FEATURE: THE TIMES OF INDIA/THE REFUGEE

                                                           The Refugee






Conditioned as I was by city mores, I tried not to stare. But she was truly beautiful, dirty pheran and dishevelled hair notwithstanding. Those hazel eyes, aquiline nose and chiselled lips took me back in time to another state where scarlet apricots dried on black boulders and mustard fields gleamed besides the roaring Indus.

We were in the second class ladies compartment at Mumbai’s VT station. She had a small girl standing shyly next to her. Within minutes, the compartment filed and commuters were trying to engage her in conversation. A difficult task, given that her Kashmiri-laced Hindi was rudimentary and that the Mumbaikar’s Hindi was, well, Mumbai Hindi.

I kept a studied silence. As someone with an army background, I knew more about the Kashmir problem than most in the compartment. I had observed both sides of that coin from hell.

The women around us were peppering her with queries. Her name was Abida and she was from a hamlet in Sopore, the apple bowl of that state. Her shauhar had disappeared across the border four months ago and she had come to the plains with a band of refugees. They lived in the pipes near Mahim station. This last bit was clear only to me. Mystified, the other women kept repeating their queries.

Which was when I stepped in. Abida’s eyes lit up when I told her I knew Kashmir well. It was as if the floodgates broke open with the force of her emotions. She talked of her fields, the school where her father used to teach, her sisters and brother. She told of her husband’s decision to take up arms against the fauj, how she had pleaded with him not to, but in vain. With his going, the family structure had collapsed. Hounded by the militants as well as the authorities, Abida and some relatives left Kashmir.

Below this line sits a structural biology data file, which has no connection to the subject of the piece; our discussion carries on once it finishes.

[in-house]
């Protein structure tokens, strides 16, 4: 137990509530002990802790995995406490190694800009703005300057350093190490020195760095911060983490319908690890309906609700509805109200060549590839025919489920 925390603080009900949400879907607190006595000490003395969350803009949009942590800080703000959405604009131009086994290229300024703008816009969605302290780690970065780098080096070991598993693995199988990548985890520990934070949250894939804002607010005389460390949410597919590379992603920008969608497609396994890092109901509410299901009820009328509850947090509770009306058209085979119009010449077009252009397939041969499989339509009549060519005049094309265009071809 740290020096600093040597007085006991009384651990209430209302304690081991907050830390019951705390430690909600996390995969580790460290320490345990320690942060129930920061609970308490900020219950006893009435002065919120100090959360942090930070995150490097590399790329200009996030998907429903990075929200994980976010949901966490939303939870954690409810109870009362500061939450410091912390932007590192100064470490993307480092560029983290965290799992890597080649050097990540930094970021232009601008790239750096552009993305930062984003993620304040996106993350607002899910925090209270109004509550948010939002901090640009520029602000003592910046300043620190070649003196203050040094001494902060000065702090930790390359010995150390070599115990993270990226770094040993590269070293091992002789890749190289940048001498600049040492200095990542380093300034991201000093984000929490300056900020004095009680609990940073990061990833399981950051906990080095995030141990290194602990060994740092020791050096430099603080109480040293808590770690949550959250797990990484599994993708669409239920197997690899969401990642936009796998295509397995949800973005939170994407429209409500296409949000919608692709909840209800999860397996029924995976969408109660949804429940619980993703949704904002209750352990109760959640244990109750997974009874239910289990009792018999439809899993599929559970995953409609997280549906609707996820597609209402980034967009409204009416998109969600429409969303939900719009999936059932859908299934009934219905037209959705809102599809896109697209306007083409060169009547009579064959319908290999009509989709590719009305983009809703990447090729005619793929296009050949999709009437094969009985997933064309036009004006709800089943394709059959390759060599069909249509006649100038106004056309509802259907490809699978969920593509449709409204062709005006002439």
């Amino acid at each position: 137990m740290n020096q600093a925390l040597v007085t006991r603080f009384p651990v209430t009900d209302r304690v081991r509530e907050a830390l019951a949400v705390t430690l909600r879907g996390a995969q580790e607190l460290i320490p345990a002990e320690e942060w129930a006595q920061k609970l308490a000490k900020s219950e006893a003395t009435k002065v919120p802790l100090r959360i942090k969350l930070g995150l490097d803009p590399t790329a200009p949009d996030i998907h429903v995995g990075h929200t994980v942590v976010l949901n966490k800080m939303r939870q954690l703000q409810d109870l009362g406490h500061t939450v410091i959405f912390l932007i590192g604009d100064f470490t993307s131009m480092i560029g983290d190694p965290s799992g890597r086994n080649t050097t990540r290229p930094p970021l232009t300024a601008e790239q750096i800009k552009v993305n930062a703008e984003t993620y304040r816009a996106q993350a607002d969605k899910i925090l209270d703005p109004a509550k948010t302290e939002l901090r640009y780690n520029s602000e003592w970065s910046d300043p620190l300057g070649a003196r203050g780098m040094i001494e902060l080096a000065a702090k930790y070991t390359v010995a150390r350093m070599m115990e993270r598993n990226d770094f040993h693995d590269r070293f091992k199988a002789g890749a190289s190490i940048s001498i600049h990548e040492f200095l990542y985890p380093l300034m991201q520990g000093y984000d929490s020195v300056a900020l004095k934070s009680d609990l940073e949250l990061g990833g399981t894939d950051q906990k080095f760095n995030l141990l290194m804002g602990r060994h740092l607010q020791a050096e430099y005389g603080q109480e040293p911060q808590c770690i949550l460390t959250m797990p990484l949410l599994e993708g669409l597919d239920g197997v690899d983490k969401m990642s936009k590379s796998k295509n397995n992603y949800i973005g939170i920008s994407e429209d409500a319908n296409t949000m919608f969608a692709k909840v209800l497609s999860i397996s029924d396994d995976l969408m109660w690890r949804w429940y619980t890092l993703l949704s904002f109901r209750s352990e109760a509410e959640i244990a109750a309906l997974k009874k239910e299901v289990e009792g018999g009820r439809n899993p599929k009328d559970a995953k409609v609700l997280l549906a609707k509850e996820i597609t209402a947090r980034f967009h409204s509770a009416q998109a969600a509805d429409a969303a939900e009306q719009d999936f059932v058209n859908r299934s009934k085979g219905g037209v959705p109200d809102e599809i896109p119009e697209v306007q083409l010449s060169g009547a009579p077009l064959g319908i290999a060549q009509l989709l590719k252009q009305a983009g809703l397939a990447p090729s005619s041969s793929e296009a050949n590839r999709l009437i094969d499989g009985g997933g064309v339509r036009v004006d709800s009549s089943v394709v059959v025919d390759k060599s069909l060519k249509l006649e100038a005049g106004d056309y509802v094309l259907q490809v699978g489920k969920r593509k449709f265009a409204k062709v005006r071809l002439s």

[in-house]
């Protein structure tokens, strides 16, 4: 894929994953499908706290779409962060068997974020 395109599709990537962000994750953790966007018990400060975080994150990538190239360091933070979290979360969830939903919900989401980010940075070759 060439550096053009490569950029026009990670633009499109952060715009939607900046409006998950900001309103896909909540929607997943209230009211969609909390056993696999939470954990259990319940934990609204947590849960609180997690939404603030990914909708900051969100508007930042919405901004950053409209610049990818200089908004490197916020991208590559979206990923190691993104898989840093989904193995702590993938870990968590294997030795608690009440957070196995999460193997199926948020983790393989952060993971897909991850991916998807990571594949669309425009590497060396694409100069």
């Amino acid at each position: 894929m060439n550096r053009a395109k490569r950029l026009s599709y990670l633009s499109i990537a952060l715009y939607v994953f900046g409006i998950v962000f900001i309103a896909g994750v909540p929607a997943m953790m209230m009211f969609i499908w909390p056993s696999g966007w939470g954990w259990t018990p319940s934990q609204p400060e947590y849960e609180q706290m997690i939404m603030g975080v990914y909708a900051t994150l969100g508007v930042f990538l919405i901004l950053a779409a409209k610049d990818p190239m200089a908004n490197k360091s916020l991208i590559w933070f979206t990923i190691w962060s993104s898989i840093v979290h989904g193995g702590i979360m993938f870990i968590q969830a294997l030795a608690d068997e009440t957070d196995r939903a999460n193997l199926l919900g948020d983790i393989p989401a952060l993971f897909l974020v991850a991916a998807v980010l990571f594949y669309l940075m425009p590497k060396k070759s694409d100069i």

She talked of life in Mumbai, an iron pipe for a dwelling, a life of deprivation, poverty and worse. “I was not like this, bibi” she said with fierce intensity, “I had a maqsad for living. I was happy.”

I asked her what she did now. “No one gives us jobs,” she said “I don’t want to beg. Every morning, I travel across town looking for a job, any respectable job. The other kind, I keep getting offers.”

Some of our conversation had got through to our fellow commuters. Space was made for the little girl, someone produced fruit. The girl looked up at her mother for approval before taking the fruit. Yet another woman took out some money from her purse. It was refused with gentle dignity.

The woman sitting next to me wrote down a Muslim organisation’s address for Abida. Then, it was my station and I got up. She nodded gravely and the little girl flashed a smile.

I don’t know if Abida did go to the organisation. For the rest of my stay in Mumbai, I looked out for her but did not see her. Not around VT, not around Mahim. But that beautiful face in which privation had etched some fine lines, that air of solemn dignity and, above all, that air of hopelessness has stayed with me.




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